It doesn't seem to be working yet, but it would not be an exaggeration to say that this is something I've been anticipating for years.

I'm already wearing out the "Check for Updates" button in Google Earth. Very exciting!

Tuesday, September 30, 2008

Friday, August 15, 2008

"Maybe Julius Caesar or other things."

There are bad ideas, and then there's this.

It's fortunate that Augustus can't spin in his grave, else there'd be an 80-meter hole forming in the Campus Martius...

Monday, August 11, 2008

"Just a few hoof-beats ahead..."

Jeff Sypeck's put up a great post placing the Russia-Georgia conflict over South Ossetia in a much wider historical context. In a very roundabout way, is it all the fault of the Huns? Perhaps not, but Jeff shows how the threads in the great tapestry can, as they so often do, lead to unexpected places.

Sunday, July 27, 2008

Book review: Julius Caesar

In May, Jeff gave me a neat gift for my graduation: an autographed copy of Philip Freeman's new biography of Julius Caesar. For someone like me, whose knowledge of Caesar was mostly derived from textbooks, fictionalized portrayals and an incomplete reading of the Penguin edition of his Gallic War, Freeman's book was a wonderful way to fill many of the gaps.

Indeed, a desire to introduce Caesar to readers who might know little more than his name was the motivation for Freeman, chair of Classical Studies at Luther College in Iowa. In a preface that will disarm those critics who might wonder why the world needs another biography of Caesar, Freeman describes how asking his bored Latin class who Caesar was prompted an animated discussion and led him to wonder how many people really knew "the true story of Caesar." In writing this book, Freeman aimed "simply to tell the story of Caesar's life and times" without joining the legions of commentators who have sought to place Caesar among history's "greatest heroes" or "most pernicious villains."

I suspect there is little that's new here for aficionados of Caesar and his period, but most other readers will enjoy Freeman's conservative-but-colorful interpretation of the sources, to which he hews closely throughout. This is especially visible during the part of the book which recounts Caesar's campaigns in Gaul, when Caesar himself is often the only source. I found it entertaining to keep the Gallic War at the ready so I could monitor Freeman's adaptations of Caesar's narrative, such as his deflations of Caesar's sometimes excessive self-congratulation. Freeman's own observations are well-placed. He consistently reminds the reader that Caesar's actions in the field were not taking place in a vacuum dedicated to the accumulation of military glory, as some of Caesar's contemporary readers might have allowed themselves to believe. He clearly explains how nearly every military action Caesar took also had carefully considered ramifications for his economic and political position back in Rome.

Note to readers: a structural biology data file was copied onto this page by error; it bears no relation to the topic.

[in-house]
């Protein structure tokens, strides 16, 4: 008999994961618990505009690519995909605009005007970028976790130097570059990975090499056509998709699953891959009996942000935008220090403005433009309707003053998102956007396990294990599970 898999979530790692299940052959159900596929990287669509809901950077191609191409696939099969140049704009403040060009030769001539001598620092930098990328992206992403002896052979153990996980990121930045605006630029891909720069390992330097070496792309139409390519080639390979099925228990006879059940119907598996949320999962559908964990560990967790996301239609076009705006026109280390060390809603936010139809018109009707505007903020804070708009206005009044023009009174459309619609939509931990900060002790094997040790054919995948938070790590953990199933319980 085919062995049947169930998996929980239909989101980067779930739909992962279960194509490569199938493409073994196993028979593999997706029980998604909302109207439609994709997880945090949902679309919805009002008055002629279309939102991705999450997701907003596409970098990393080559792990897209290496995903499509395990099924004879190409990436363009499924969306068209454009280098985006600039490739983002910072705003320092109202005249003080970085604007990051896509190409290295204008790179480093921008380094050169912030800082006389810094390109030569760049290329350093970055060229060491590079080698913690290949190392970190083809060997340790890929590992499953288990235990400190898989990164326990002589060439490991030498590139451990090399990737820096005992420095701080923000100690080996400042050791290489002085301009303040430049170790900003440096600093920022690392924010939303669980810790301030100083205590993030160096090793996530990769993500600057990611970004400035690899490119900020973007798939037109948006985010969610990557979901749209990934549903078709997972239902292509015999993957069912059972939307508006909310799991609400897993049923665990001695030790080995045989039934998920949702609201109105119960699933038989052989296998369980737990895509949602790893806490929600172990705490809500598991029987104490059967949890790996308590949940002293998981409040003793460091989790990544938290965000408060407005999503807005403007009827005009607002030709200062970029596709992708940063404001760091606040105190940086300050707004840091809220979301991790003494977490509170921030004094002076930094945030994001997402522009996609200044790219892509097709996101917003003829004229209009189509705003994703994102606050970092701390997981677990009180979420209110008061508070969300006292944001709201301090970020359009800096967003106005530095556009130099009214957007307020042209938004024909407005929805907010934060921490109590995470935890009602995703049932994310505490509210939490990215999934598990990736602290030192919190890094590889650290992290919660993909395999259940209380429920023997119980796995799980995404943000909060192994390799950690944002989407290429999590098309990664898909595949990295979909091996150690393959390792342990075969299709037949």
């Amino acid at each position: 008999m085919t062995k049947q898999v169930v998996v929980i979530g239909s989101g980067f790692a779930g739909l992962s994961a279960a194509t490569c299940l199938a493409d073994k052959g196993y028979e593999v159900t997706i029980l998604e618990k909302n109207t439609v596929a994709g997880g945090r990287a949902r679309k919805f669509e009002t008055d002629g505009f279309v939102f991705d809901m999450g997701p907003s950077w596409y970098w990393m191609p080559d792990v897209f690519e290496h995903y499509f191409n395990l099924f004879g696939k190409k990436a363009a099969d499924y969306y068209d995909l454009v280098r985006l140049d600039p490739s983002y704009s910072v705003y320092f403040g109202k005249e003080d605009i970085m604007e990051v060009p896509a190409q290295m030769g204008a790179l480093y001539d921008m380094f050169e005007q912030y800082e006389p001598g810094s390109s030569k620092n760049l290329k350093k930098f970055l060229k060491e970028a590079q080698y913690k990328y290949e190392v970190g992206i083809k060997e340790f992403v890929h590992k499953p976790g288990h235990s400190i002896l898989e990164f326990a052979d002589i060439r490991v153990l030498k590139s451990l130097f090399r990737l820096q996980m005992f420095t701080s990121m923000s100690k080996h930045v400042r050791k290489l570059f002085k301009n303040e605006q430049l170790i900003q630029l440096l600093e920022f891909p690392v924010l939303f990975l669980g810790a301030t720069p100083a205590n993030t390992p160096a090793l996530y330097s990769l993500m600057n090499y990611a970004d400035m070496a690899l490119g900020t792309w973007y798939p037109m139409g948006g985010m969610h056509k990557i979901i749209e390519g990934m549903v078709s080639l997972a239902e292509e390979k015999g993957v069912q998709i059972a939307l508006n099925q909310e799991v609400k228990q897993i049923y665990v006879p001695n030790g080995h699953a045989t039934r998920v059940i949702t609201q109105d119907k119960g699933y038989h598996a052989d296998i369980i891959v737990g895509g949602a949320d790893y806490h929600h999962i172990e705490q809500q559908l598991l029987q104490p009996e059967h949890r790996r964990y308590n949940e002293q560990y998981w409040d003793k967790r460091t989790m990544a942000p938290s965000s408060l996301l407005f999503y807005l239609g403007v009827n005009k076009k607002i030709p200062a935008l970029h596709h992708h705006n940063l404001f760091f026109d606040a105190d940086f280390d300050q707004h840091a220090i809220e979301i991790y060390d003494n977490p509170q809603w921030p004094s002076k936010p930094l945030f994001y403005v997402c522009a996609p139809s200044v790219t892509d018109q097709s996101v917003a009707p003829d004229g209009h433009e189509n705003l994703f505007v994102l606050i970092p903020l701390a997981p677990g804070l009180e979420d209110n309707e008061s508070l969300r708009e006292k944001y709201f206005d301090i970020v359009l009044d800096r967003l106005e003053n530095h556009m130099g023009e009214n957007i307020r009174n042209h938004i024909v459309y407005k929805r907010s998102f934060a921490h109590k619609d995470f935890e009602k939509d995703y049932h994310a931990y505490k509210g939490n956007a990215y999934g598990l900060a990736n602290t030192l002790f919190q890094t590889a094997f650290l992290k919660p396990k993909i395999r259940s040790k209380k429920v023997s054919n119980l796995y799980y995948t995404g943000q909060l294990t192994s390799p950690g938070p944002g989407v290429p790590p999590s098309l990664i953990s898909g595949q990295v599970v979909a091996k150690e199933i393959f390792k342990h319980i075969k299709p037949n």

When I press myself to come up with something critical, the best I can do is to complain about the brief epilogue, "Caesar and Cato at Valley Forge," which finds reflections of Caesar's civil war in the American Revolution and briefly reviews Caesar's legacy. It feels like a pro forma afterthought.

Caesar, who espoused simplicity in writing, would have approved of Freeman's unpretentious and direct prose. I'm a slow, deliberate reader, but I found myself breezing through the chapters in spite of that. Though Julius Caesar is a trade book, students will find a full bibliography, index, and 19 pages of endnotes. I can readily forgive the lack of inline citations for what I imagine it is: an invitation to general readers who might be put off by something that too-closely resembles an scholarly tome. For readers looking for a more rigorously academic treatment, Freeman himself recommends Adrian Goldsworthy's Caesar: Life of a Colossus, but lay history buffs would do well to add Freeman's book to their libraries.

Friday, May 16, 2008

Now Featured: Elagabalus

Elagabalus bust at the Capitoline Museum, Rome.  Photo by Giovanni Dall'Orto.